Commercials From The Super Bowl To The Olympics: Expert Weighs In On How Brands ‘Romance’ Us [VIDEO]

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Big Brands Embrace Emotion In Connecting With Their Customers [VIDEO]
Tim Halloran discusses how brands are able to romance us, the consumers and what commercials we can expect to see at The Olympics.

Would you dream of comparing a can of Diet Coke to your boyfriend, a product that is always with you, dependable and reliable?

It is this connection that Tim Halloran describes in his new book "Romancing The Brand: How Brands Create Strong, Intimate Relationships With Consumers." This emotional connection that brands develop with their consumers is carried out with what Halloran describes as "romance," so should we be worried?

Halloran is an expert in his field. He's the president of Brand Illumination and has consulted with some of the biggest brands in the game like Coca-Cola and Kraft Foods.

He sat down with IBTimesTV to discuss how these connections are made, using examples of Super Bowl commercials and what he expects to see at the Olympic Games.

When it comes to making the best Super Bowl commercial, Halloran describes the importance of understanding the product. When we asked him what commercial was his favorite, he was quick to note the BestBuy commercial.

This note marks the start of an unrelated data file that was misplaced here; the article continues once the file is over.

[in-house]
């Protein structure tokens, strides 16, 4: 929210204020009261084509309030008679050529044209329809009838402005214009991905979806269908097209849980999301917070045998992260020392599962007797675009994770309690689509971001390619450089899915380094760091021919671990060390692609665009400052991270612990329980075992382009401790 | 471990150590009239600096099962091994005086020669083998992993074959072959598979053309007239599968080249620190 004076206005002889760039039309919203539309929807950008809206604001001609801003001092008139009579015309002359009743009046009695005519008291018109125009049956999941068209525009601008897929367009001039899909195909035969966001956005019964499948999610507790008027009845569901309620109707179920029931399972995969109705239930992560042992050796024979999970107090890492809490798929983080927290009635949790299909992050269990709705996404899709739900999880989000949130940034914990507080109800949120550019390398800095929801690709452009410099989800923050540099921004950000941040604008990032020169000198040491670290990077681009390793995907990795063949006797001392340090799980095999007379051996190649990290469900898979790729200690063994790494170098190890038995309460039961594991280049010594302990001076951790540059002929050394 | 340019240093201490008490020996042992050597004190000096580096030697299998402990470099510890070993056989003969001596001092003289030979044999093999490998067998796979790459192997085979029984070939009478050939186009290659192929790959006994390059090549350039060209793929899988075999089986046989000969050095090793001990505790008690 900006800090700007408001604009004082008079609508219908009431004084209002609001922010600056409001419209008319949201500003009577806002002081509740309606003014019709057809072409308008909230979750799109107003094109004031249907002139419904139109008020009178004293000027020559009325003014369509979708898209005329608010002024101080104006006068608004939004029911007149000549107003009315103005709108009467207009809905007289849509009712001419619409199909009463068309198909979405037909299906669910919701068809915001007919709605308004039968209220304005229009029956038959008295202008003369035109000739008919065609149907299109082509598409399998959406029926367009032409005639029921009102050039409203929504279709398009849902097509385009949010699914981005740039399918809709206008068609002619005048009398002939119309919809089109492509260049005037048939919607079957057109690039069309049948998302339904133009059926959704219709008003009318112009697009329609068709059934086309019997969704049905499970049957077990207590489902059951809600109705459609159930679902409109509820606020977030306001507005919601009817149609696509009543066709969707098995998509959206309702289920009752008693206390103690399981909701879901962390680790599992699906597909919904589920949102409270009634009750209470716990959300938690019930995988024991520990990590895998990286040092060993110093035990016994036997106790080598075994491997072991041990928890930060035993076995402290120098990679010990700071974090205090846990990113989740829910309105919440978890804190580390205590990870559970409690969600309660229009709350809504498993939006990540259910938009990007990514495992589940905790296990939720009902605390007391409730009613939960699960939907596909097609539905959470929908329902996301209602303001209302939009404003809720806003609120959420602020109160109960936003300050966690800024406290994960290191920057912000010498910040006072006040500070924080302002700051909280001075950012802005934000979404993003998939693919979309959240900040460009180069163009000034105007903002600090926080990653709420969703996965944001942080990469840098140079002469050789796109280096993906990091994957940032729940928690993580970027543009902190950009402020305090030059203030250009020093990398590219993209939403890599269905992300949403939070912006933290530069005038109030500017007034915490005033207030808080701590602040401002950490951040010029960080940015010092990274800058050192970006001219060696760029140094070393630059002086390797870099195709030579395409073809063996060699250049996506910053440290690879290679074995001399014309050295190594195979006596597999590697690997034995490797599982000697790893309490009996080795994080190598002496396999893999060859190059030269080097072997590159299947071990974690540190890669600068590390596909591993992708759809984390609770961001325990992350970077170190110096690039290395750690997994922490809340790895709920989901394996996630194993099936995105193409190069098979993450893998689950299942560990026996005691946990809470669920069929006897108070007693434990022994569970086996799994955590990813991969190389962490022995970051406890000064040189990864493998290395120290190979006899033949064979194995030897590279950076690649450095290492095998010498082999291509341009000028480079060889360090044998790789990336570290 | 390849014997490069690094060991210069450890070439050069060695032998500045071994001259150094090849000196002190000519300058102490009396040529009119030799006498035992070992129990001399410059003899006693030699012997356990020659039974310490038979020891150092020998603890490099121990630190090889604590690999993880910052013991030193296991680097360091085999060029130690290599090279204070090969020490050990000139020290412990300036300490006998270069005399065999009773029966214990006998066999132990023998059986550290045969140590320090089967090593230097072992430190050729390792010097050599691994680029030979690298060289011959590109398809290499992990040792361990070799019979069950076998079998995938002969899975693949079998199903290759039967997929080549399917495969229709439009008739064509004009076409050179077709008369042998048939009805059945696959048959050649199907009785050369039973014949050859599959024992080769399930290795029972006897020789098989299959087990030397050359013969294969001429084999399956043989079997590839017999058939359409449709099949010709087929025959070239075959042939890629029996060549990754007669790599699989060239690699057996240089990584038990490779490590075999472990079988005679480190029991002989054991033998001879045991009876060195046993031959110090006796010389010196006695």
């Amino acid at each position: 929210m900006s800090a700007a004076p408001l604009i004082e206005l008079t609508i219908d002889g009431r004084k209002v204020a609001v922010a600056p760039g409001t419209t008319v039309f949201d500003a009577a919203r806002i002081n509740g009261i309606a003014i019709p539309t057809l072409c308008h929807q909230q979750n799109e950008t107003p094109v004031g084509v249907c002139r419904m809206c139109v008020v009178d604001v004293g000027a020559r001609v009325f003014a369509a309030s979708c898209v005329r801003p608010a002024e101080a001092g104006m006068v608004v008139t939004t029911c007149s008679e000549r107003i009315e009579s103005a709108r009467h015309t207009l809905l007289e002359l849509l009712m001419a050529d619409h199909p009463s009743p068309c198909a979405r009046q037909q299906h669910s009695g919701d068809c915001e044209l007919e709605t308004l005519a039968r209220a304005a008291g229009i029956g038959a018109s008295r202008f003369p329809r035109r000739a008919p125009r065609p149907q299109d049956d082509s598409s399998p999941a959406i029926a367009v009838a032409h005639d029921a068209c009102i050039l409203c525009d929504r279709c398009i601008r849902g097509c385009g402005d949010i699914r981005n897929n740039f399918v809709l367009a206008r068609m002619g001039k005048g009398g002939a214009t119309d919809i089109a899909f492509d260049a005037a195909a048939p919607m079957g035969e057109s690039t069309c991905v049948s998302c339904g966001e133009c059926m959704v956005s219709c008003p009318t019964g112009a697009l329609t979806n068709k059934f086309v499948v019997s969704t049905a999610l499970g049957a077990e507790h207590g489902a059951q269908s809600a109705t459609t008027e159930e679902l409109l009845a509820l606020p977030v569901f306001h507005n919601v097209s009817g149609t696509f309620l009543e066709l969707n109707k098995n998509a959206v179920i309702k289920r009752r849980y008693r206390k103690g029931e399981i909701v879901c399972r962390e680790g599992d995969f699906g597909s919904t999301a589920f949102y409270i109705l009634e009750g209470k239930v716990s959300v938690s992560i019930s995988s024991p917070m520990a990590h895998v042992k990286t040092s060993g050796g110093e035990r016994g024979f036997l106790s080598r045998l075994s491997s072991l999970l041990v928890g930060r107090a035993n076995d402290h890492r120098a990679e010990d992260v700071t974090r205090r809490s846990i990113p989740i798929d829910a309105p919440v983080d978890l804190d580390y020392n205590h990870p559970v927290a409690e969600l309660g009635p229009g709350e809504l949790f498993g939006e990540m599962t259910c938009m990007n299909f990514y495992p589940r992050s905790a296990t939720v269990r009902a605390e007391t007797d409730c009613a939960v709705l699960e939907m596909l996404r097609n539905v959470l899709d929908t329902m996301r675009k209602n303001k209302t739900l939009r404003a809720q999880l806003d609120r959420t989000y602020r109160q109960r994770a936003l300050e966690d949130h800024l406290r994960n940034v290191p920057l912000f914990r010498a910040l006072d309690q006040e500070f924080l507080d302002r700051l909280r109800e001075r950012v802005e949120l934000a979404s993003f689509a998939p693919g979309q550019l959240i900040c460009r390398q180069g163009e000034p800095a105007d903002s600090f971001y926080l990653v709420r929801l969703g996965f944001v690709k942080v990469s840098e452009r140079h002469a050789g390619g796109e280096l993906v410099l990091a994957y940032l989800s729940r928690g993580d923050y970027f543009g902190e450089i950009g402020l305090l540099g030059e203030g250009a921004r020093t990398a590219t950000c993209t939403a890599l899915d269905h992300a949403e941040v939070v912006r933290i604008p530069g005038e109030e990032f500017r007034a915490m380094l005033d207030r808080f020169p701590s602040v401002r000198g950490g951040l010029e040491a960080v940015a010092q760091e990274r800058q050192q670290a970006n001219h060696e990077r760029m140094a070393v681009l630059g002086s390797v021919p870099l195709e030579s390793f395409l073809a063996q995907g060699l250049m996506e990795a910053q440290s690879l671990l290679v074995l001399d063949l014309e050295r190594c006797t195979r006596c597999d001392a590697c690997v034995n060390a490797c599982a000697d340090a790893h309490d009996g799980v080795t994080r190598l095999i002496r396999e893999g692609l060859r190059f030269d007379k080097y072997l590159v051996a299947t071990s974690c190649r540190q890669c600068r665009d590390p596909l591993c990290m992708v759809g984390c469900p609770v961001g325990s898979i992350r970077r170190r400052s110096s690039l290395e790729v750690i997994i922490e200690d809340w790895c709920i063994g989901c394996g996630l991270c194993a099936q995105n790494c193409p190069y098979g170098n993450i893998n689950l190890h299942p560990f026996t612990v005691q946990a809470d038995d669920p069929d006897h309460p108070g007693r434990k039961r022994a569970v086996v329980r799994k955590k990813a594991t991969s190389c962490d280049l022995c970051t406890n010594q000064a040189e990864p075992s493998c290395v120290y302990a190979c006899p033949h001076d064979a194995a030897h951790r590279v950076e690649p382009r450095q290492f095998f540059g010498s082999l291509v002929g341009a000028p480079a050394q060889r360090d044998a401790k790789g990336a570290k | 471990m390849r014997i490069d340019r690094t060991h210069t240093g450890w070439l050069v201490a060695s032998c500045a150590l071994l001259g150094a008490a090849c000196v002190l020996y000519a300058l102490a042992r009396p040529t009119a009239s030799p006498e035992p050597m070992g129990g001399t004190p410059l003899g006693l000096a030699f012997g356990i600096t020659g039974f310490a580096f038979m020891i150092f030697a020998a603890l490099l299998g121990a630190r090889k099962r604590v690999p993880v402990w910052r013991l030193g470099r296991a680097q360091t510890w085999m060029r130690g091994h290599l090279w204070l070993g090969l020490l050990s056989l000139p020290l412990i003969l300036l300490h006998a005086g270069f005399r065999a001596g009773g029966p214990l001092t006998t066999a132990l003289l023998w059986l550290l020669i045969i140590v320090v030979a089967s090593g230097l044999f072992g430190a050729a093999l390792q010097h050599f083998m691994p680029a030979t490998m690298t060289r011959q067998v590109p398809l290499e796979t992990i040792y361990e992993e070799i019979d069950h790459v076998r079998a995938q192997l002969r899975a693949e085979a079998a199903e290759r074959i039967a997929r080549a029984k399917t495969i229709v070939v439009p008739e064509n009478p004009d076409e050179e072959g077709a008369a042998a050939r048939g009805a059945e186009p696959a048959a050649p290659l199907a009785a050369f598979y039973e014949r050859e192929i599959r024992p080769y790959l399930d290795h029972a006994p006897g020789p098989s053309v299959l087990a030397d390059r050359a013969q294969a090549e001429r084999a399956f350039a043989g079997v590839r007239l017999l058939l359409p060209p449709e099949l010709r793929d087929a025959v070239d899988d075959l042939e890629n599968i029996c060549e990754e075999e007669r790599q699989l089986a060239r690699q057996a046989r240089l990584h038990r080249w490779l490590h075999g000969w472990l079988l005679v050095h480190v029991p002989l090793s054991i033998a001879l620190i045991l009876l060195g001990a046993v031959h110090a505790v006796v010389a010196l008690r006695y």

Using what he describes as a “spark,” the electronics retailer was able to connect with their customers, which made Halloran curious to go to their store and see what the brand has been doing. Mission accomplished, as they were able to emotionally connect with their consumer by this sense of intimacy.

Looking forward to the Olympic Games, Halloran says we are going to see a lot of “inspiration” from big brands and their commercials. As it is all about competition and striving to be the best, we can expect to see some heartstrings pulled in the commercial push. Halloran is looking forward to seeing Proctor & Gamble’s 2014 edition of their “Thank You Mom” campaign and ‘Citibank’s’  “Every Step Of The Way” Campaign.

Halloran describes the intimate relationship we share with brands that we have come to know and rely upon. As in any relationship there need to be sparks, and ways to get out of falling into a “rut.” This is why big brands like Coca-Cola, which is more than 100 years old, need to constantly evolve their image and the way in which they engage their consumers.

So describing a Diet Coke as your boyfriend doesn't seem that odd at all.

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